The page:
The Houston NRA convention has one artist remaining: Jacob Bryant

UPDATE 3 p.m. Jacob Bryant has replied to people on social media saying the NRA’s “Grand Ole Night Of Freedom Concert” is canceled and not performing. There was no bigger announcement on his social media or website. Earlier on Friday, his publicist said there was “no official update yet.”

-JG

Jacob Bryant was touted as a rookie among the more established country singers scheduled to perform at this weekend’s NRA meeting in Houston. That was before Don McLean, Larry Gatlin and Lee Greenwood dropped out following a school shooting in Uvalde that killed 19 children and two teachers.

Now Bryant is the star attraction. He is the only confirmed artist remaining on the lineup for Saturday’s “Grand Ole Night Of Freedom Concert.” Singers Larry Stewart, Danielle Peck and T. Graham Brown also pulled out.

Bryant has yet to comment on the Uvalde shooting or his decision to perform. He is listed as a “lifetime member of the NRA” on the site. This loyalty tier costs $1,500 and comes with a jacket and a shooter patch. Its official website describes it as “Nashville’s best-kept secret.”

His publicist, in an emailed statement on Thursday afternoon, said “Jacob needs to perform.”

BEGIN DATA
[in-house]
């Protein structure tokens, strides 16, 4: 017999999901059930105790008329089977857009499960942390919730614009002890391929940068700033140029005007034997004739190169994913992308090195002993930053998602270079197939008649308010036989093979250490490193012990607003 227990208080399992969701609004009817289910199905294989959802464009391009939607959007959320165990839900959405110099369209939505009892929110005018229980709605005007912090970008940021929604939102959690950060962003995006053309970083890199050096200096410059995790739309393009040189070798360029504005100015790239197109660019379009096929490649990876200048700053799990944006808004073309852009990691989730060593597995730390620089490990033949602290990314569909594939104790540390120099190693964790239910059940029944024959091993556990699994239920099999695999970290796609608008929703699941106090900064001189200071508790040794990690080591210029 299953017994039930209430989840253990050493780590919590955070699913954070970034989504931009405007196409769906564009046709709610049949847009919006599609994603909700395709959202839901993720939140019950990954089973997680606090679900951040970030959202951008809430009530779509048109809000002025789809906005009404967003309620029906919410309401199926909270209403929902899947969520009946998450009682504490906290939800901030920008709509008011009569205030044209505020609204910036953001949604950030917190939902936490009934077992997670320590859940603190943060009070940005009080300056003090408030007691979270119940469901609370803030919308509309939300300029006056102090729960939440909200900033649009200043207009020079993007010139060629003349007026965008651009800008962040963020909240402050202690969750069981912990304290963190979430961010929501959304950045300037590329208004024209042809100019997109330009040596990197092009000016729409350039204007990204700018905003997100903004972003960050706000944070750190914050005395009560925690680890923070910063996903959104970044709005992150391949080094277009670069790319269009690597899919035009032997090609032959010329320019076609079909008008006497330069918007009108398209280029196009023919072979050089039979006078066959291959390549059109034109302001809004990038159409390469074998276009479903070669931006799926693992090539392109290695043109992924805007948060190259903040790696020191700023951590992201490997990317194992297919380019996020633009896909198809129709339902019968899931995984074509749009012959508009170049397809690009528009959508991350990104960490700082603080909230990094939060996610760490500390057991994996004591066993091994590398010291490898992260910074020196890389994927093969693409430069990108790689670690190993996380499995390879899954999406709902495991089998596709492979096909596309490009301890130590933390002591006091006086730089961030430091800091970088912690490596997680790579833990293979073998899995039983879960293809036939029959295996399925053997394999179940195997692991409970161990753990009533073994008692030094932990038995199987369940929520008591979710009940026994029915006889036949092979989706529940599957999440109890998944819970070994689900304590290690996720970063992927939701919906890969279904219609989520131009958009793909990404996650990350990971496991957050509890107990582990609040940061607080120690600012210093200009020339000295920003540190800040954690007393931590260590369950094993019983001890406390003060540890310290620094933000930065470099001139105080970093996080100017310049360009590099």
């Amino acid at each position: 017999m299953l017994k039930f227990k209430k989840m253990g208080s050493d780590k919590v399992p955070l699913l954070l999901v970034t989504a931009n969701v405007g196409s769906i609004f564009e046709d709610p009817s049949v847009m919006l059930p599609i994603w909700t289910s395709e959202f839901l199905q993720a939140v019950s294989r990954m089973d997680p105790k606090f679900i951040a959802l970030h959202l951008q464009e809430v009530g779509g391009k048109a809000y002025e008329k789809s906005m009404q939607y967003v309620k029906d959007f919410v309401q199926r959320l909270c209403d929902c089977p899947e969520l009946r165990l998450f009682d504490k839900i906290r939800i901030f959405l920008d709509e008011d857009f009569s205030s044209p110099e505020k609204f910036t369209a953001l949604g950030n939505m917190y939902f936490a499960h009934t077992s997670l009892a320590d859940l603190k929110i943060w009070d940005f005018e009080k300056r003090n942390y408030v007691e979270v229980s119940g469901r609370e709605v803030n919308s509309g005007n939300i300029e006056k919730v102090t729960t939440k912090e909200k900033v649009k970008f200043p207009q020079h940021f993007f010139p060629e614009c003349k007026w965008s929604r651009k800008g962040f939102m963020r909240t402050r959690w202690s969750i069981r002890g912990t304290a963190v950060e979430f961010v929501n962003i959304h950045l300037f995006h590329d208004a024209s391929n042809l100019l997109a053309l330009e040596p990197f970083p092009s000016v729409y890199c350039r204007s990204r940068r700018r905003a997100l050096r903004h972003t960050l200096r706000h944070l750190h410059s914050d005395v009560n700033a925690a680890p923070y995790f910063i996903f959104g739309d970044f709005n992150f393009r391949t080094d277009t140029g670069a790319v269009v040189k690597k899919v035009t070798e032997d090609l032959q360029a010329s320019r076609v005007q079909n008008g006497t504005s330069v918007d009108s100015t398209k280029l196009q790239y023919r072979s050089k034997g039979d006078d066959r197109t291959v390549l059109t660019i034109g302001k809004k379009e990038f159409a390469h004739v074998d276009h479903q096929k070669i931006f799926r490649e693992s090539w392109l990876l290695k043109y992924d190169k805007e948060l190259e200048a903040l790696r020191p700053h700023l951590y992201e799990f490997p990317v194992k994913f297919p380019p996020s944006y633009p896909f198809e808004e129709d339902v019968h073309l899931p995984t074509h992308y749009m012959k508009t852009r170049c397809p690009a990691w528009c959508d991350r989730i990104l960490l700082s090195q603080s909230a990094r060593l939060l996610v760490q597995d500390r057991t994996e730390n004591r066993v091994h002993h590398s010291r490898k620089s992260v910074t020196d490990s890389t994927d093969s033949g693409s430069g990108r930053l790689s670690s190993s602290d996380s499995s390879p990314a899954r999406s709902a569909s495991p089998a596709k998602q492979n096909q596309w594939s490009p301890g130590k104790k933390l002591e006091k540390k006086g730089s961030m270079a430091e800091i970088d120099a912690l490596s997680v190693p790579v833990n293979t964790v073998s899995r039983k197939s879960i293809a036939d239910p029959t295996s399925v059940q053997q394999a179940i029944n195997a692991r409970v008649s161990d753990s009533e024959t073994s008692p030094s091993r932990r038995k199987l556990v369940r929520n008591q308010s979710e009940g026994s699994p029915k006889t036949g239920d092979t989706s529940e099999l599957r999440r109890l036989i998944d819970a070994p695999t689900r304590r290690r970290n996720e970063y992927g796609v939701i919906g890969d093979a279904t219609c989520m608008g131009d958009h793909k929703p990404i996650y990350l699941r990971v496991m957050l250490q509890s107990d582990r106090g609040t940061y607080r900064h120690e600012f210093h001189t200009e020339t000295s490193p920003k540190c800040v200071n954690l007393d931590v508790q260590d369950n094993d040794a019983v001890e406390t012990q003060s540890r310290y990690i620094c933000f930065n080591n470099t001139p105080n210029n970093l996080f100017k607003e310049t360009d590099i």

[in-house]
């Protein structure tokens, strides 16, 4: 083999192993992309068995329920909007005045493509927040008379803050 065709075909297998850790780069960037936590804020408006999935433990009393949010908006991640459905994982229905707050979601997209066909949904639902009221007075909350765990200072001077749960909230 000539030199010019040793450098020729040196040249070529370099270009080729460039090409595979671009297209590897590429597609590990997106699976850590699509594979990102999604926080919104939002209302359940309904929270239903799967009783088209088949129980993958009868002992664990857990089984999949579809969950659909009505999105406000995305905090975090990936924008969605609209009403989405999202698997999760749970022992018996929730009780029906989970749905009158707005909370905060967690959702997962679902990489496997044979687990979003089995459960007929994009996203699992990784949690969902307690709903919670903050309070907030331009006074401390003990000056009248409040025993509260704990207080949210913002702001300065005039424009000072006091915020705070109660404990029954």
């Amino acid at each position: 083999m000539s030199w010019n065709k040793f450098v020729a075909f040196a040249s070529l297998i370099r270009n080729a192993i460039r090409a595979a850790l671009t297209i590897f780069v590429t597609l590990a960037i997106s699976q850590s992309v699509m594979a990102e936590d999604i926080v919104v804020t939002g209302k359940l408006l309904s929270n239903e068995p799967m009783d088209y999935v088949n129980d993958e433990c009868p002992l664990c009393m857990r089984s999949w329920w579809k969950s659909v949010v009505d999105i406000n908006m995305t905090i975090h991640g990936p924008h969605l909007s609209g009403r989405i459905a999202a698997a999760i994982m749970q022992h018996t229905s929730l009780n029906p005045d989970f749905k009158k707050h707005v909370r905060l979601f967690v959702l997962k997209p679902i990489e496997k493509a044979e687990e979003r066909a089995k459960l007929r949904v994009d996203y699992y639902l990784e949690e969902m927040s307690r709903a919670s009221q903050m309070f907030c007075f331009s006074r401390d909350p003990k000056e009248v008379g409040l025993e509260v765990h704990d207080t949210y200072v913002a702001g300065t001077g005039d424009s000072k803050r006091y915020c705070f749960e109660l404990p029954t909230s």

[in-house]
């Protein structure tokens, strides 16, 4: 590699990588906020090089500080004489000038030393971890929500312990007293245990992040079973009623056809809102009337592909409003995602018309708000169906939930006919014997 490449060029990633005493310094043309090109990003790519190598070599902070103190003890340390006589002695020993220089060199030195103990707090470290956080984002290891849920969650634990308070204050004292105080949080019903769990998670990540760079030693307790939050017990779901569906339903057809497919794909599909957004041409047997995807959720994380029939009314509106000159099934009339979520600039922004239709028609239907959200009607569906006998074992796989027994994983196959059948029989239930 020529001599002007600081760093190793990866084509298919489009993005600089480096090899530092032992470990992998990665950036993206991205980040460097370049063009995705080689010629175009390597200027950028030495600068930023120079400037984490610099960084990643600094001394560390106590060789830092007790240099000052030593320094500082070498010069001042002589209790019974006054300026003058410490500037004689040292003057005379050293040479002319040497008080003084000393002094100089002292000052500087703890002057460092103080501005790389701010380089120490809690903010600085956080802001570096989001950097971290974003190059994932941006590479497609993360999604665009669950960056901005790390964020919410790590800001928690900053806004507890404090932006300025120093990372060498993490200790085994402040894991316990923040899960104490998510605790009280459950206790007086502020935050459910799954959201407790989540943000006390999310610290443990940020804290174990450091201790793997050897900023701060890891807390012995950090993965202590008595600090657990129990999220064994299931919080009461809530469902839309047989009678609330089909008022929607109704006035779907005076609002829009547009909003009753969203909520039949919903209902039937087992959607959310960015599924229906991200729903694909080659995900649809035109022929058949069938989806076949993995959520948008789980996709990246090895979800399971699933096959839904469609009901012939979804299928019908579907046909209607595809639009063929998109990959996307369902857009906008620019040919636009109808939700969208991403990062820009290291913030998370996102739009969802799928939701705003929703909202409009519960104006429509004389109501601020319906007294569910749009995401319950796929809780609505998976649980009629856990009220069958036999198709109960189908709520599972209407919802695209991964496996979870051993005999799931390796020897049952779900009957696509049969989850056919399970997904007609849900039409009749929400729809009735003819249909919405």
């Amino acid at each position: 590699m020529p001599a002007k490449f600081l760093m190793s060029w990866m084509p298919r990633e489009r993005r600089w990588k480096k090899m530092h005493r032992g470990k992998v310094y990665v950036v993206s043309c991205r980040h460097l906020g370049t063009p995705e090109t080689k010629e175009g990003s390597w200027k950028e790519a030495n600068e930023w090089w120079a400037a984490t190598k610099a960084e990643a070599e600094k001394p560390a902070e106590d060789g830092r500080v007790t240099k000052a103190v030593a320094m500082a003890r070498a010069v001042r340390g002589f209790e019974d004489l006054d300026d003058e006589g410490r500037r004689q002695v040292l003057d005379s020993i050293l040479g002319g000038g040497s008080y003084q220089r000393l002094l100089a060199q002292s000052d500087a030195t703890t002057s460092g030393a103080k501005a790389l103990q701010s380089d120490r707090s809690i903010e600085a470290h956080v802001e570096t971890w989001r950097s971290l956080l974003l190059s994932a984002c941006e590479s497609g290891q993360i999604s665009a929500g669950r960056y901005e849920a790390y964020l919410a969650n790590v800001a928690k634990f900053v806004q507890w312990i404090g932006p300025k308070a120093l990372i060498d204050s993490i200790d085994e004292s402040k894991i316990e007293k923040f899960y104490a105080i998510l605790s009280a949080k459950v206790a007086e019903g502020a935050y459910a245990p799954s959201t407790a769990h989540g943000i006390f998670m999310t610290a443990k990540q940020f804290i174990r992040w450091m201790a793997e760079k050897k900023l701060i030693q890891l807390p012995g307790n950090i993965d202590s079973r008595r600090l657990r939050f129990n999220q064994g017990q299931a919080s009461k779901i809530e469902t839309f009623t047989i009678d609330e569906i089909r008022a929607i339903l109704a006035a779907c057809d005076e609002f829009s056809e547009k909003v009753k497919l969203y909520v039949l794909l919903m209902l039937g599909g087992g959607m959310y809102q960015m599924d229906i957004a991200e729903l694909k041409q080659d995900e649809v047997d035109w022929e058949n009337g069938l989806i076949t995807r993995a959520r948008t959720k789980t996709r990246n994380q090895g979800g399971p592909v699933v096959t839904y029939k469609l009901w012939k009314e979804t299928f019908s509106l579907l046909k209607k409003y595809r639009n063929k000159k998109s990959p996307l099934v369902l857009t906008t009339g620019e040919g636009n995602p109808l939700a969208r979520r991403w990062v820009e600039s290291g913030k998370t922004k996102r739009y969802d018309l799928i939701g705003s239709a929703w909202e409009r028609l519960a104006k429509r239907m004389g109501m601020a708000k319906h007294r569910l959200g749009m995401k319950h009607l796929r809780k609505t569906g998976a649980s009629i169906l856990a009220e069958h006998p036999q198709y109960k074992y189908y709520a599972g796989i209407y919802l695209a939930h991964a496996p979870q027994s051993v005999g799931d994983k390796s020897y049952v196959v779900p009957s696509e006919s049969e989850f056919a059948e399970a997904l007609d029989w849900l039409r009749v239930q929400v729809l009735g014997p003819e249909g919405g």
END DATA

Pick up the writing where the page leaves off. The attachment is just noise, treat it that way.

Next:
The Jasper, Georgia native’s latest album, “Bar Stool Preacher,” was released this year. His most popular song on Spotify, “Pour Whiskey on My Grave”, is approaching 11 million plays.

“Bryant continues to break the mold as a new artist,” reads his PR bio. “The singer-songwriter is a true road warrior and has spent hundreds of thousands of miles on the road performing at honky tonks, fairs and even the Mother Church of Country Music, the Ryman Auditorium in Nashville.”

Bryant made his Grand Ole Opry debut earlier this year. He was raised on a mix of bluegrass, alternative rock and Christian music. His sound has been compared to Jason Aldean, Eric Church and Brantley Gilbert, although he cites Keith Whitley and Travis Tritt as his main influences.

The death of her mother in 2010 caused a dizzying drop in alcohol and cocaine addiction. He told the Albany Herald that he “drank 30 beers a day and mixed them with booze and stuff.” He is now sober.

According to mainstreet-nashville.com, Bryant had a chemically-induced heart attack when he was 19, brought on by lack of sleep and excessive consumption of Red Bull.

“It’s nothing to brag about but if I drank a Coke my chest would vibrate and I would get all excited but I could do a line of cocaine and go to bed. It just didn’t affect me like it did most people. It kind of calmed me down,” he said.

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